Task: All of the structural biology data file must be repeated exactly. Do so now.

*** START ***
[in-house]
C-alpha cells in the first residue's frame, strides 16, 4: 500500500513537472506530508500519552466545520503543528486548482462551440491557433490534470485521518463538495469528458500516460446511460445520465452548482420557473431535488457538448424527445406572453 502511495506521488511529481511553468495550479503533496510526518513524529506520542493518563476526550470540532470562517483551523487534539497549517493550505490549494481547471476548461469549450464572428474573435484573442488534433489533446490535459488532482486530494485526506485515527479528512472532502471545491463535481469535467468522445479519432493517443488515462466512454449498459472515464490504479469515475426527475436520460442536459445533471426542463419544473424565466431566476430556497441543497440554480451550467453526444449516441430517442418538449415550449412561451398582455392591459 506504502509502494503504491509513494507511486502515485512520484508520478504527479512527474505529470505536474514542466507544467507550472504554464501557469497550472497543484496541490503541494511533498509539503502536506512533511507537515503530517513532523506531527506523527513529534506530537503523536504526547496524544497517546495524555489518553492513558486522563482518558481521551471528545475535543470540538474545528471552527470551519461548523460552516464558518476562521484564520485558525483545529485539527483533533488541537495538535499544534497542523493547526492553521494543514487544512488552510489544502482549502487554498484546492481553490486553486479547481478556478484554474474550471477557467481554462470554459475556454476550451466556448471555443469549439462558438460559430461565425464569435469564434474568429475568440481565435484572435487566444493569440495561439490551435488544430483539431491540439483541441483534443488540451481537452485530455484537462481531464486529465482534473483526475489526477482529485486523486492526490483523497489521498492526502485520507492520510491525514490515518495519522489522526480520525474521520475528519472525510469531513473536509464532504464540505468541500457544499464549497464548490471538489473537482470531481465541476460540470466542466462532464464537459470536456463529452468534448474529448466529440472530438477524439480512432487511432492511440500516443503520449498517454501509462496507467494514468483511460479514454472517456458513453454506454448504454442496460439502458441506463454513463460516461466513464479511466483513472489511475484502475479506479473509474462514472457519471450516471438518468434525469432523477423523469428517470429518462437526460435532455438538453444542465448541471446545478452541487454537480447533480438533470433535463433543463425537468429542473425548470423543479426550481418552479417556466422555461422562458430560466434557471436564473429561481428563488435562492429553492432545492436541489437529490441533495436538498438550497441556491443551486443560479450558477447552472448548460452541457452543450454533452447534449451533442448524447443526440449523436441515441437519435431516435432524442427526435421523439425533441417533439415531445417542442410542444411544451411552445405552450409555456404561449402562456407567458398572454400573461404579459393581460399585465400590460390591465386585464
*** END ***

[in-house]
C-alpha cells in the first residue's frame, strides 16, 4: 500500500513537472506530508500519552466545520503543528486548482462551440491557433490534470485521518463538495469528458500516460446511460445520465452548482420557473431535488457538448424527445406572453 502511495506521488511529481511553468495550479503533496510526518513524529506520542493518563476526550470540532470562517483551523487534539497549517493550505490549494481547471476548461469549450464572428474573435484573442488534433489533446490535459488532482486530494485526506485515527479528512472532502471545491463535481469535467468522445479519432493517443488515462466512454449498459472515464490504479469515475426527475436520460442536459445533471426542463419544473424565466431566476430556497441543497440554480451550467453526444449516441430517442418538449415550449412561451398582455392591459 506504502509502494503504491509513494507511486502515485512520484508520478504527479512527474505529470505536474514542466507544467507550472504554464501557469497550472497543484496541490503541494511533498509539503502536506512533511507537515503530517513532523506531527506523527513529534506530537503523536504526547496524544497517546495524555489518553492513558486522563482518558481521551471528545475535543470540538474545528471552527470551519461548523460552516464558518476562521484564520485558525483545529485539527483533533488541537495538535499544534497542523493547526492553521494543514487544512488552510489544502482549502487554498484546492481553490486553486479547481478556478484554474474550471477557467481554462470554459475556454476550451466556448471555443469549439462558438460559430461565425464569435469564434474568429475568440481565435484572435487566444493569440495561439490551435488544430483539431491540439483541441483534443488540451481537452485530455484537462481531464486529465482534473483526475489526477482529485486523486492526490483523497489521498492526502485520507492520510491525514490515518495519522489522526480520525474521520475528519472525510469531513473536509464532504464540505468541500457544499464549497464548490471538489473537482470531481465541476460540470466542466462532464464537459470536456463529452468534448474529448466529440472530438477524439480512432487511432492511440500516443503520449498517454501509462496507467494514468483511460479514454472517456458513453454506454448504454442496460439502458441506463454513463460516461466513464479511466483513472489511475484502475479506479473509474462514472457519471450516471438518468434525469432523477423523469428517470429518462437526460435532455438538453444542465448541471446545478452541487454537480447533480438533470433535463433543463425537468429542473425548470423543479426550481418552479417556466422555461422562458430560466434557471436564473429561481428563488435562492429553492432545492436541489437529490441533495436538498438550497441556491443551486443560479450558477447552472448548460452541457452543450454533452447534449451533442448524447443526440449523436441515441437519435431516435432524442427526435421523439425533441417533439415531445417542442410542444411544451411552445405552450409555456404561449402562456407567458398572454400573461404579459393581460399585465400590460390591465386585464